Further to our most recent entry on the King Abdullah University of Science & Technology (KAUST), the Financial Times notes, today, that KAUST’s endowment could swell to a level that would make it the world’s second largest endowment (after Harvard), and it has not even finished building its first building!
As the FT suggests, this is setting off a scramble in the fund management world:
The King Abdullah University of Science & Technology will not open until 2009 but it is already holding talks on its endowment with fund managers such as BlackRock and private equity firms including Bain Capital, people familiar with the matter say.
The university has received $10bn for its endowment from King Abdullah, which would make it the sixth biggest university endowment in the world, said a university spokesman based in Washington.
People familiar with the endowment negotiations say they have been told the fund could grow to as much as $25bn, which would make it the world’s second biggest university endowment after Harvard’s $35bn nest egg.
The endowment would be one of several significant Saudi investment bodies. So far, the Saudi approach has been to refrain from giving any one arm too much money in the hope of maintaining a low profile and preventing a foreign backlash, bankers say.
“The Saudis under-represent both the amount of their reserves and the investments they make overseas,” said the head of the Dubai branch of one large Wall Street firm. “The last thing the Saudis want is to attract attention.”
Noteworthy, of course, was the visit by US President George W. Bush to Saudi Arabia last week, where he pleaded with the same King Abdullah to open the spigots a little wider.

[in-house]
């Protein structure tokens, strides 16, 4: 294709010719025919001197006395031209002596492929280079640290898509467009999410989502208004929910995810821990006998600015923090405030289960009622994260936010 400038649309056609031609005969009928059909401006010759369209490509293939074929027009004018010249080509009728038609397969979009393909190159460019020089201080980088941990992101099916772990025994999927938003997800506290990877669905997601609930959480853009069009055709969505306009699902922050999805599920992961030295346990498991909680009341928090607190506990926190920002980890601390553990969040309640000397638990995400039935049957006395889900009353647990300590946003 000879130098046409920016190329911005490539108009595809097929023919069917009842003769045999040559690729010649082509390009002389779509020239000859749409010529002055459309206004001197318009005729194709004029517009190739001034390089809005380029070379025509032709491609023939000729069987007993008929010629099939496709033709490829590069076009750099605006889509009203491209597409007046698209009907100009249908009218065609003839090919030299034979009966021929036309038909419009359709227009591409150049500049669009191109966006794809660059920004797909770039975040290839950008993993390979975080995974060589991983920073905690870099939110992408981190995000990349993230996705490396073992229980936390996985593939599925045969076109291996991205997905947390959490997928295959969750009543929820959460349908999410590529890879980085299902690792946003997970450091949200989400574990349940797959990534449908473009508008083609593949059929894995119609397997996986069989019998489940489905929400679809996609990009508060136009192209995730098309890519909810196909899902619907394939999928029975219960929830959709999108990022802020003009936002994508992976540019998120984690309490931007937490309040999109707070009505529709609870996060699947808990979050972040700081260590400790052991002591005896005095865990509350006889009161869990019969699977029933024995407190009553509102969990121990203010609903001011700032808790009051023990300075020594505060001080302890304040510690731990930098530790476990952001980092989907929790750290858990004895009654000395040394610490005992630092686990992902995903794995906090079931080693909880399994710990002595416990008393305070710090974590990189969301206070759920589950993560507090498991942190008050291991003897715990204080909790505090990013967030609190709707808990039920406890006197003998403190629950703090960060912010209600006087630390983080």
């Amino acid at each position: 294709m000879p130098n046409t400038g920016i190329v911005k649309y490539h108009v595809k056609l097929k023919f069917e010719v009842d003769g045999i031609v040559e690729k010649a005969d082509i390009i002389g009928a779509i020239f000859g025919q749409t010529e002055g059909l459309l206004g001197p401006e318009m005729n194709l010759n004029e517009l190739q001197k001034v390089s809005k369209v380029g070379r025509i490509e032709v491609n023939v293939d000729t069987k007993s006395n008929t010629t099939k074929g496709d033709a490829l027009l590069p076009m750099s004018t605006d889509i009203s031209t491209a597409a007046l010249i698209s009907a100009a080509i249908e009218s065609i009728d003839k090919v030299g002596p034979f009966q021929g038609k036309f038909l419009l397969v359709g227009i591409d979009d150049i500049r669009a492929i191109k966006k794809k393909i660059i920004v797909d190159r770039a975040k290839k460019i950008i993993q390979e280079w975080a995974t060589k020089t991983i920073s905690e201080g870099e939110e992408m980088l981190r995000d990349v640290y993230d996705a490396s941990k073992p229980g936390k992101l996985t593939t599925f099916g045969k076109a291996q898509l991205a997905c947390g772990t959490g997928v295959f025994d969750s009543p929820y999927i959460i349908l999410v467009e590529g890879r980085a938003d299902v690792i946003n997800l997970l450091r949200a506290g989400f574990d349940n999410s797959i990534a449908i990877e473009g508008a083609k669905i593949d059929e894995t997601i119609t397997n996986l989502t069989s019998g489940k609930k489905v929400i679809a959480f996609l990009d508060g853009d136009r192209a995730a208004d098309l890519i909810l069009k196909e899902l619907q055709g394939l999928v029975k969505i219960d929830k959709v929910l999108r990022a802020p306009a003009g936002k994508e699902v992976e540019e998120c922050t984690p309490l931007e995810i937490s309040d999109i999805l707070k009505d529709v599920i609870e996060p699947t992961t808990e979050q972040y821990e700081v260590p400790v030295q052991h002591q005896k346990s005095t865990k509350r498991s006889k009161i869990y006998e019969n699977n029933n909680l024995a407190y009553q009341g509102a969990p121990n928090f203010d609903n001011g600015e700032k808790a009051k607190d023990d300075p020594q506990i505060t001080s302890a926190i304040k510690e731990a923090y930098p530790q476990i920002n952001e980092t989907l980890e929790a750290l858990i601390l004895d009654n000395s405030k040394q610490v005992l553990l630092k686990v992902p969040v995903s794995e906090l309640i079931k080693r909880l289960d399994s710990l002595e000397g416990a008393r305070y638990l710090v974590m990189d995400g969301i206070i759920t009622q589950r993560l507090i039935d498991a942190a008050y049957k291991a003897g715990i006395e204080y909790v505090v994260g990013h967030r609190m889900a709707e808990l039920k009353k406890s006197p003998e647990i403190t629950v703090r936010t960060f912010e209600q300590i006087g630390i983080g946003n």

News items like this are reminders that some of the so-called ‘hotspots‘ in the global higher ed world are linked, in quite fascinating ways, to the people controlling political regimes in countries like Saudi Arabia, the UAE, and Singapore.
On this note, the New York Times graphic below, which was recently profiled by the Center for Graphic Facilitation, hints at the fact that several of the key people behind Singapore’s Global Schoolhouse development initiative (which we will be writing about in the next 1-2 weeks) are also managing the Government of Singapore’s Government Investment Corporation (GIC), a sovereign wealth fund worth at least $330 billion.
As the same FT article notes:
Money from endowments is considered particularly desirable by fund managers because universities have such a long-term investment focus. Some sovereign funds in the Gulf, such as the Kuwait Investment Authority, have adopted the endowments of leading universities such as Harvard and Yale as their role models.
The new political economy of such development initiatives is complicated in nature, yet prising key elements of them apart is a challenging and entirely worthwhile task.
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